The rhyme was first published in its modern form in 1844, although the rhyming of 'puddle' with 'middle' suggests that it may have originally been the archaic 'piddle' for a stream and that the verse may therefore be much older. The first recorded text was:
Tune for Doctor Foster
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- Doctor Foster went to Gloucester,
- In a shower of rain;
- He stepped in a puddle,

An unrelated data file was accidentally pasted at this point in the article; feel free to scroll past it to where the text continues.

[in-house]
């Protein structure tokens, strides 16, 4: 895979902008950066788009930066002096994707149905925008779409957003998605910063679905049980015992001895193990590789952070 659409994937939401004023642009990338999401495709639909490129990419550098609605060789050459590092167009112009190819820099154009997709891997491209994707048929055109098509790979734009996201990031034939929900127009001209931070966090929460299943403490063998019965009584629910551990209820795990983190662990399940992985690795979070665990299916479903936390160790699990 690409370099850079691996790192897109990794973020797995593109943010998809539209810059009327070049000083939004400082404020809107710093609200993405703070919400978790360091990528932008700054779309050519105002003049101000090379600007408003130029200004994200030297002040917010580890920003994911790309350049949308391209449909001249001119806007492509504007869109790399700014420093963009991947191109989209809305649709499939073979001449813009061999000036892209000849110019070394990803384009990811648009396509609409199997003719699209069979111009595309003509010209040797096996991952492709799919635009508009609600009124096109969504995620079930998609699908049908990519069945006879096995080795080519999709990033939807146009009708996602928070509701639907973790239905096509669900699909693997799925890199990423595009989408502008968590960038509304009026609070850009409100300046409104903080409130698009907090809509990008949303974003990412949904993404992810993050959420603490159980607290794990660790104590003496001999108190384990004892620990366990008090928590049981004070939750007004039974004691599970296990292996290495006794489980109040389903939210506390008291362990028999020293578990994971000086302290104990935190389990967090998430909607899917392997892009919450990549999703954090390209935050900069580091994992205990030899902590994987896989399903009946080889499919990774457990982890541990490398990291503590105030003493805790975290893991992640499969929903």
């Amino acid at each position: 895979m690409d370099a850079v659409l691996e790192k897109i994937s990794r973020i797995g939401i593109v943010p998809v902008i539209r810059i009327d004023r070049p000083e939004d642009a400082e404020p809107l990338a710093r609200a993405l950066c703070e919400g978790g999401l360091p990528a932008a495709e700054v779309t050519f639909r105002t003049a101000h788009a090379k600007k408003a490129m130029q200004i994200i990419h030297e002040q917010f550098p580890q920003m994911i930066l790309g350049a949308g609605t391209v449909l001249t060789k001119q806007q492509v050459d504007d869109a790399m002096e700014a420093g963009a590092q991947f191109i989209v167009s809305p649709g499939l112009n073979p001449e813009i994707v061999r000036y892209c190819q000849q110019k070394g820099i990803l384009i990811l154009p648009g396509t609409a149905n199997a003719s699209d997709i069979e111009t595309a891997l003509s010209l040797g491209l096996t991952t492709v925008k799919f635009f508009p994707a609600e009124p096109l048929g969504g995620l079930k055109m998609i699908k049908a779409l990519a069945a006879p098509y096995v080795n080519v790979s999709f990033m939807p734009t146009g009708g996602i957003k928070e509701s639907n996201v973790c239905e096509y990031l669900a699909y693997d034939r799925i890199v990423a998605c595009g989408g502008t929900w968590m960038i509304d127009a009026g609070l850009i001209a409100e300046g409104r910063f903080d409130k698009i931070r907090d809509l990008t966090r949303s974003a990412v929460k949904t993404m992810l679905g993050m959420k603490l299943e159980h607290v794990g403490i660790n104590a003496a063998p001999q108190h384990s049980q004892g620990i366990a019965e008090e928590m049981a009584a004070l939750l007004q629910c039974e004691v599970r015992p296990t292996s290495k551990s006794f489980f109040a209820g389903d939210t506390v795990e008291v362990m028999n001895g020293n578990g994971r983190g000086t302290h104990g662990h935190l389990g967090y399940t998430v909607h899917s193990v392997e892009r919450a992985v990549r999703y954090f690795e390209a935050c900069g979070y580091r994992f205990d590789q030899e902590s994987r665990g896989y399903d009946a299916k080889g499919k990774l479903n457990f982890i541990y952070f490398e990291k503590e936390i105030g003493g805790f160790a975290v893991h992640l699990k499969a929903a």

- Right up to his middle,
- And never went there again.
Origins and meaning
It was suggested by Boyd Smith (1920) that the rhyme may be based on a story of Edward I of England travelling to Gloucester, falling off his horse into a puddle, and refusing to return to the city thereafter. There is a rhyme published in Gamer Gurton's Garland (1810) with a similar form:
- Old Dr. Foster went to Gloster,
- To preach the work of God.
- When he came there, he sat in his chair,
- And gave all the people a nod.
This variant and the late date of recording suggest that the medieval meaning is unlikely.
- I. Opie and P. Opie, The Oxford Dictionary of Nursery Rhymes (Oxford: Oxford University Press, 1951, 2nd edn., 1997), p. 173.